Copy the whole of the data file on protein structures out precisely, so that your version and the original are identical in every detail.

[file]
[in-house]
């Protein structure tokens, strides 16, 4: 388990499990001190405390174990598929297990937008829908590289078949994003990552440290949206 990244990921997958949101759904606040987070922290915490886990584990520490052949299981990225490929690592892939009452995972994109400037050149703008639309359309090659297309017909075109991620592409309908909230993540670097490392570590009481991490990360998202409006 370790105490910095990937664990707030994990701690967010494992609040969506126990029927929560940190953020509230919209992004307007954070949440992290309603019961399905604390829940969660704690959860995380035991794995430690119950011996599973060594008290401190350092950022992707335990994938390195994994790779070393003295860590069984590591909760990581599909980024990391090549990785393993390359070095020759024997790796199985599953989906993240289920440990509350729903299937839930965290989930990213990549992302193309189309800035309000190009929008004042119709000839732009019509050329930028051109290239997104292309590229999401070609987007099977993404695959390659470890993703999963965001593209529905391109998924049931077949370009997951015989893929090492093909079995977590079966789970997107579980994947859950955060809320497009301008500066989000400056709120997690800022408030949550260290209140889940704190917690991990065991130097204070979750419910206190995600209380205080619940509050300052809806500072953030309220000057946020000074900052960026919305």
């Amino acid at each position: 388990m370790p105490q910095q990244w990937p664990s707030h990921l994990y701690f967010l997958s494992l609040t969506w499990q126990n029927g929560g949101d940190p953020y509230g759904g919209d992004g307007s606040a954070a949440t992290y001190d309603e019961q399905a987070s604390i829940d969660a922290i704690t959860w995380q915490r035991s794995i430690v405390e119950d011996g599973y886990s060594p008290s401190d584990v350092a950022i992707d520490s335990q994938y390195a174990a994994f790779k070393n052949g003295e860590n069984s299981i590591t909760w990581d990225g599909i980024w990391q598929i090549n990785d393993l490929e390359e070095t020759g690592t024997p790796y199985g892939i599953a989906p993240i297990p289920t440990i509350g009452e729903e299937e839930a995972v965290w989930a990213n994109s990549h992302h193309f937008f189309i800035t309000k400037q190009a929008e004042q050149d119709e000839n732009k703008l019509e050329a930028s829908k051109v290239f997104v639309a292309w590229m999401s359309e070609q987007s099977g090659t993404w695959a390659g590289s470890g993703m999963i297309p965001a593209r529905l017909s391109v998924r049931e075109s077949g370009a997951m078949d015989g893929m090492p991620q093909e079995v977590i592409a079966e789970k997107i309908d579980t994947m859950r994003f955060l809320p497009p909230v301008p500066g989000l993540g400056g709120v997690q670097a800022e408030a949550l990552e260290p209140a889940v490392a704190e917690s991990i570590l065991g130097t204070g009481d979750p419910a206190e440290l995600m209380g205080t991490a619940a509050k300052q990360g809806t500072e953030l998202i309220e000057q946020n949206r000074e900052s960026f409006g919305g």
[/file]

[in-house]
């Protein structure tokens, strides 16, 4: 388990499990001190405390174990598929297990937008829908590289078949994003990552440290949206 990244990921997958949101759904606040987070922290915490886990584990520490052949299981990225490929690592892939009452995972994109400037050149703008639309359309090659297309017909075109991620592409309908909230993540670097490392570590009481991490990360998202409006 370790105490910095990937664990707030994990701690967010494992609040969506126990029927929560940190953020509230919209992004307007954070949440992290309603019961399905604390829940969660704690959860995380035991794995430690119950011996599973060594008290401190350092950022992707335990994938390195994994790779070393003295860590069984590591909760990581599909980024990391090549990785393993390359070095020759024997790796199985599953989906993240289920440990509350729903299937839930965290989930990213990549992302193309189309800035309000190009929008004042119709000839732009019509050329930028051109290239997104292309590229999401070609987007099977993404695959390659470890993703999963965001593209529905391109998924049931077949370009997951015989893929090492093909079995977590079966789970997107579980994947859950955060809320497009301008500066989000400056709120997690800022408030949550260290209140889940704190917690991990065991130097204070979750419910206190995600209380205080619940509050300052809806500072953030309220000057946020000074900052960026919305």
């Amino acid at each position: 388990m370790p105490q910095q990244w990937p664990s707030h990921l994990y701690f967010l997958s494992l609040t969506w499990q126990n029927g929560g949101d940190p953020y509230g759904g919209d992004g307007s606040a954070a949440t992290y001190d309603e019961q399905a987070s604390i829940d969660a922290i704690t959860w995380q915490r035991s794995i430690v405390e119950d011996g599973y886990s060594p008290s401190d584990v350092a950022i992707d520490s335990q994938y390195a174990a994994f790779k070393n052949g003295e860590n069984s299981i590591t909760w990581d990225g599909i980024w990391q598929i090549n990785d393993l490929e390359e070095t020759g690592t024997p790796y199985g892939i599953a989906p993240i297990p289920t440990i509350g009452e729903e299937e839930a995972v965290w989930a990213n994109s990549h992302h193309f937008f189309i800035t309000k400037q190009a929008e004042q050149d119709e000839n732009k703008l019509e050329a930028s829908k051109v290239f997104v639309a292309w590229m999401s359309e070609q987007s099977g090659t993404w695959a390659g590289s470890g993703m999963i297309p965001a593209r529905l017909s391109v998924r049931e075109s077949g370009a997951m078949d015989g893929m090492p991620q093909e079995v977590i592409a079966e789970k997107i309908d579980t994947m859950r994003f955060l809320p497009p909230v301008p500066g989000l993540g400056g709120v997690q670097a800022e408030a949550l990552e260290p209140a889940v490392a704190e917690s991990i570590l065991g130097t204070g009481d979750p419910a206190e440290l995600m209380g205080t991490a619940a509050k300052q990360g809806t500072e953030l998202i309220e000057q946020n949206r000074e900052s960026f409006g919305g």